|Production||1999 - 2003|
|Body and chassis|
|Body style||5-door Crossover|
|Layout||FWD / AWD|
|Related||Honda Accord (Japan-spec)
Honda Odyssey (Japan-spec)
|Engine||2.3 L F23A VTEC I4
3.0 L J30A VTEC V6
|Transmission||4 speed automatic (F23A)
5 speed automatic (J30A)
|Wheelbase||2,765 mm (108.9 in)|
|Length||4,795 mm (188.8 in)|
|Width||1,810 mm (71.3 in))|
|Height||1,545 mm (60.8 in)|
|Curb weight||1,690 kg (3,730 lb)|
The Avancier's concept is similar to the Renault Vel Satis, Toyota Opa, Nissan R'nessa, and the Opel Signum—based on the Honda Accord's platform, its tall height allows for an interior more spacious than the Accord sedan or station wagon. The gear shifter has also been moved from the center console to the bottom half of the dashboard, allowing passengers to walk between the front and rear seats. While the rear seats aren't captain seats, they can individually recline and the center seat features a hidden table. Its appearance is similar to the 1986-1989 Accord AeroDeck but with two more doors. The Avancier was sold at Honda Clio locations.
Announced in September 1999, the Avancier was available with a 2.3-liter 4-cylinder engine, or a 3-liter V6. Both were only available with automatic gearboxes; at the time of launch Honda said the 3-liter is the first Honda with a five-speed automatic gearbox. An Intelligent Highway Cruise Control system, which uses a radar to determine and maintain distance with the car in front, is optional for the V6. All-wheel drive is available for the 2.3-liter. Due to the engines used, it was considered mid-size in Japan for exceeding maximum engine displacement regulations, as well as length and width requirements.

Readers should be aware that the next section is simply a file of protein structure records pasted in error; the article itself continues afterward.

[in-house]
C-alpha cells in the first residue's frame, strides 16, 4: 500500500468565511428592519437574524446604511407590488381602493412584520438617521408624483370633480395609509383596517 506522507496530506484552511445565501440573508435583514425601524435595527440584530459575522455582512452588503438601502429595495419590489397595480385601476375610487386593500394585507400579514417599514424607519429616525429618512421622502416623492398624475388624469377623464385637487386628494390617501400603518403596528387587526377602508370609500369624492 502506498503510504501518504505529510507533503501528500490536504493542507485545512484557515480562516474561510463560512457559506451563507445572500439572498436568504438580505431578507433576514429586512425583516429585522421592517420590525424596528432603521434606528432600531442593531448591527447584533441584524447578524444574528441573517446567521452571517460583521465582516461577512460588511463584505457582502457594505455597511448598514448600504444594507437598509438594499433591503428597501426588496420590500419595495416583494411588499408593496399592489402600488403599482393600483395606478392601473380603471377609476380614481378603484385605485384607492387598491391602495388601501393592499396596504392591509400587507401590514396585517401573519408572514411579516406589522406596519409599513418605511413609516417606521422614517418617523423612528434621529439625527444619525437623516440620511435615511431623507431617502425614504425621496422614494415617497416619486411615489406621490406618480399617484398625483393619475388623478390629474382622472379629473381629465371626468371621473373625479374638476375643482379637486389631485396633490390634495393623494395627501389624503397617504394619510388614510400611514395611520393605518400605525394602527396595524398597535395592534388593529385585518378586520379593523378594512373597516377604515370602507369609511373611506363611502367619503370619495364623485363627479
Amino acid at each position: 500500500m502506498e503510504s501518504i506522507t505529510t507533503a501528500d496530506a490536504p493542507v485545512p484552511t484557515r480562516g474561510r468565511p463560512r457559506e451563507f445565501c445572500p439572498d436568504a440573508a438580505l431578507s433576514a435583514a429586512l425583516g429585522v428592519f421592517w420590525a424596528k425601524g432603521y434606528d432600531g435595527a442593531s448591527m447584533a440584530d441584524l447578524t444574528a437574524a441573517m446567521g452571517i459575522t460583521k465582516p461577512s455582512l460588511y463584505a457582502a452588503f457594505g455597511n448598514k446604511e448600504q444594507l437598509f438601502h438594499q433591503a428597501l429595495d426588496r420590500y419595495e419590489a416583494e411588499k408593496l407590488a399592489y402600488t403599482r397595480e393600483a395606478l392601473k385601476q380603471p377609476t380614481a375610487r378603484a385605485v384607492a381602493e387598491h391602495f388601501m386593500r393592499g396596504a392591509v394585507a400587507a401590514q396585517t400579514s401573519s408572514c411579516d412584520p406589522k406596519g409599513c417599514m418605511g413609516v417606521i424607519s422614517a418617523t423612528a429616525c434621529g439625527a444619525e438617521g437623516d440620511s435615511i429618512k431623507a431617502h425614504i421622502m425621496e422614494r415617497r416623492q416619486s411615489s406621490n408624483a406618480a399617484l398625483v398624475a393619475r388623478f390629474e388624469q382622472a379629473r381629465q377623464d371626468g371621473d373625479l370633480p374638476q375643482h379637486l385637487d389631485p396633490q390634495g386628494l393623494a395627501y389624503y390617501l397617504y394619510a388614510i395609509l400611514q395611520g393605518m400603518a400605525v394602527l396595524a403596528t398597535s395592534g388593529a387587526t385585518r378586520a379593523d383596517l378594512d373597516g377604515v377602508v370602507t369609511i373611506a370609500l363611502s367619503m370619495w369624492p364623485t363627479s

On October 2003, production of the Avancier ceased due to disappointing sales, and the name was used as the top trim level on the JDM Honda Inspire fourth generation.
- http://www.honda.co.jp/auto-lineup/avancier/2003/ Honda Avancier (japanese)
|This article about a modern automobile produced after 1975 is a stub. You can help Wikipedia by expanding it.|